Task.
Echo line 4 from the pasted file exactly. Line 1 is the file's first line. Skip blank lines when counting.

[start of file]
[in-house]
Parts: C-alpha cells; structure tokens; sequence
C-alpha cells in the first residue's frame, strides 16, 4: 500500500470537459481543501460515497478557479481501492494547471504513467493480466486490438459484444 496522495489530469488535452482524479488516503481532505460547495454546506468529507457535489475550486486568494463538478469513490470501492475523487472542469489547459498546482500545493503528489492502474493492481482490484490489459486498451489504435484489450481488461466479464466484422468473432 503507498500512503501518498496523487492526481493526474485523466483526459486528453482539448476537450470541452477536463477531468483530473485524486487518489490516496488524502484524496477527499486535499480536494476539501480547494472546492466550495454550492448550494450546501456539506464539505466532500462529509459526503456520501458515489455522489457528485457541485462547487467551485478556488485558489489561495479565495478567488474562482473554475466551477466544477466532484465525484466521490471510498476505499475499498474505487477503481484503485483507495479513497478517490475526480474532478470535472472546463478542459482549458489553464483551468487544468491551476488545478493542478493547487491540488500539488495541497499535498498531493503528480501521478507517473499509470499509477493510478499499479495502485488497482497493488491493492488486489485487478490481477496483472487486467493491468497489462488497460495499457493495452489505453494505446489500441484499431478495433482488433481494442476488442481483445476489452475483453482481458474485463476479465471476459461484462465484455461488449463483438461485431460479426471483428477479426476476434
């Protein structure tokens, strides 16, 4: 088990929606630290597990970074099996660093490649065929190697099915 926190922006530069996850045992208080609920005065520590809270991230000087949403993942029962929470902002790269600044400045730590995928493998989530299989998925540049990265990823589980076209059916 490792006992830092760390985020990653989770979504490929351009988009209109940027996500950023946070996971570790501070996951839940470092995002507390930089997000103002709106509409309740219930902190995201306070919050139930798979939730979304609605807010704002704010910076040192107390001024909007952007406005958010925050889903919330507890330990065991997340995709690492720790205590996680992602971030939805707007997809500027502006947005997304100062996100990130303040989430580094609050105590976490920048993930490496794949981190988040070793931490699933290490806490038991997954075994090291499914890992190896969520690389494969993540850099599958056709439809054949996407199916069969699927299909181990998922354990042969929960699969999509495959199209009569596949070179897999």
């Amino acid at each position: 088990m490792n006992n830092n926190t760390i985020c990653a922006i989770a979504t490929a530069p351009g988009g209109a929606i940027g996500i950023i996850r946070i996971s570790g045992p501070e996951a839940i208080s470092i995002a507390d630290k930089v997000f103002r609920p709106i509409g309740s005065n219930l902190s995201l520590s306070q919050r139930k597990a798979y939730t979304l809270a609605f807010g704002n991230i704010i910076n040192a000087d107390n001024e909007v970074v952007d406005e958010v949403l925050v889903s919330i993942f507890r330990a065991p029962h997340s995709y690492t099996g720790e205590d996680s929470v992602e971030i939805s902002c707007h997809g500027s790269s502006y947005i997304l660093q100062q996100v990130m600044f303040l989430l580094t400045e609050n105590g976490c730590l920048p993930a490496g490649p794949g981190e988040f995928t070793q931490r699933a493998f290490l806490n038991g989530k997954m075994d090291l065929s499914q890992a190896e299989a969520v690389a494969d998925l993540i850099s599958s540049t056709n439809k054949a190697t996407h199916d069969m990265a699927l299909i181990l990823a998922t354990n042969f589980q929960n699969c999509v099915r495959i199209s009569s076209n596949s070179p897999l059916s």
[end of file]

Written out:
């Protein structure tokens, strides 16, 4: 088990929606630290597990970074099996660093490649065929190697099915 926190922006530069996850045992208080609920005065520590809270991230000087949403993942029962929470902002790269600044400045730590995928493998989530299989998925540049990265990823589980076209059916 490792006992830092760390985020990653989770979504490929351009988009209109940027996500950023946070996971570790501070996951839940470092995002507390930089997000103002709106509409309740219930902190995201306070919050139930798979939730979304609605807010704002704010910076040192107390001024909007952007406005958010925050889903919330507890330990065991997340995709690492720790205590996680992602971030939805707007997809500027502006947005997304100062996100990130303040989430580094609050105590976490920048993930490496794949981190988040070793931490699933290490806490038991997954075994090291499914890992190896969520690389494969993540850099599958056709439809054949996407199916069969699927299909181990998922354990042969929960699969999509495959199209009569596949070179897999």